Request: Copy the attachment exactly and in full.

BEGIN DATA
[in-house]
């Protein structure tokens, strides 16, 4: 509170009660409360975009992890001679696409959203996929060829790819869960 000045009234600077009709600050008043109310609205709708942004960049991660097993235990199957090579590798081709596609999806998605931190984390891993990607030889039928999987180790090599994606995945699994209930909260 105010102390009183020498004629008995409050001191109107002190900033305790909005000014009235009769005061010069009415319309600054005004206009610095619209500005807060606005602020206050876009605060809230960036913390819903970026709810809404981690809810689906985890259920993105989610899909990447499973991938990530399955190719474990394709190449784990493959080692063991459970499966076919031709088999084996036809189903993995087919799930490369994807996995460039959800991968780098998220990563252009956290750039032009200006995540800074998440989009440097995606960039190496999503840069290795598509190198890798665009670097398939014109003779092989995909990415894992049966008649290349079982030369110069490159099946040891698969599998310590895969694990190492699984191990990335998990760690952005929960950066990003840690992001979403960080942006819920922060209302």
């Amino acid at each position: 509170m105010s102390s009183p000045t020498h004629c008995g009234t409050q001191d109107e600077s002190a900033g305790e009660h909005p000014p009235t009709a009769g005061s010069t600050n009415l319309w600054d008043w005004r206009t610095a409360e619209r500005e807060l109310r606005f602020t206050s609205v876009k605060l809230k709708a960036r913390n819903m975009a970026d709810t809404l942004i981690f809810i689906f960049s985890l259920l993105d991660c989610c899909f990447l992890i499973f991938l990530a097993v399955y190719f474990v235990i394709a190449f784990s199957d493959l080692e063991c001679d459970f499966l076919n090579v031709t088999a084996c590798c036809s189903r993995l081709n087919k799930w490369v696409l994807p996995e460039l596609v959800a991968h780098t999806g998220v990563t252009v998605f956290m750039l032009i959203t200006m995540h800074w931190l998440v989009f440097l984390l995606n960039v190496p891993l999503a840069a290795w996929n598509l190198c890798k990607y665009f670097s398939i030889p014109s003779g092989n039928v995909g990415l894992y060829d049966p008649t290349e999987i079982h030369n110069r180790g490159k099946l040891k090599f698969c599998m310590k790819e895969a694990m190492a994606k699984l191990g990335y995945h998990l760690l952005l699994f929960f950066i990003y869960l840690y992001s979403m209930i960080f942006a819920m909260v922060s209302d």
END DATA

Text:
[in-house]
């Protein structure tokens, strides 16, 4: 509170009660409360975009992890001679696409959203996929060829790819869960 000045009234600077009709600050008043109310609205709708942004960049991660097993235990199957090579590798081709596609999806998605931190984390891993990607030889039928999987180790090599994606995945699994209930909260 105010102390009183020498004629008995409050001191109107002190900033305790909005000014009235009769005061010069009415319309600054005004206009610095619209500005807060606005602020206050876009605060809230960036913390819903970026709810809404981690809810689906985890259920993105989610899909990447499973991938990530399955190719474990394709190449784990493959080692063991459970499966076919031709088999084996036809189903993995087919799930490369994807996995460039959800991968780098998220990563252009956290750039032009200006995540800074998440989009440097995606960039190496999503840069290795598509190198890798665009670097398939014109003779092989995909990415894992049966008649290349079982030369110069490159099946040891698969599998310590895969694990190492699984191990990335998990760690952005929960950066990003840690992001979403960080942006819920922060209302």
């Amino acid at each position: 509170m105010s102390s009183p000045t020498h004629c008995g009234t409050q001191d109107e600077s002190a900033g305790e009660h909005p000014p009235t009709a009769g005061s010069t600050n009415l319309w600054d008043w005004r206009t610095a409360e619209r500005e807060l109310r606005f602020t206050s609205v876009k605060l809230k709708a960036r913390n819903m975009a970026d709810t809404l942004i981690f809810i689906f960049s985890l259920l993105d991660c989610c899909f990447l992890i499973f991938l990530a097993v399955y190719f474990v235990i394709a190449f784990s199957d493959l080692e063991c001679d459970f499966l076919n090579v031709t088999a084996c590798c036809s189903r993995l081709n087919k799930w490369v696409l994807p996995e460039l596609v959800a991968h780098t999806g998220v990563t252009v998605f956290m750039l032009i959203t200006m995540h800074w931190l998440v989009f440097l984390l995606n960039v190496p891993l999503a840069a290795w996929n598509l190198c890798k990607y665009f670097s398939i030889p014109s003779g092989n039928v995909g990415l894992y060829d049966p008649t290349e999987i079982h030369n110069r180790g490159k099946l040891k090599f698969c599998m310590k790819e895969a694990m190492a994606k699984l191990g990335y995945h998990l760690l952005l699994f929960f950066i990003y869960l840690y992001s979403m209930i960080f942006a819920m909260v922060s209302d």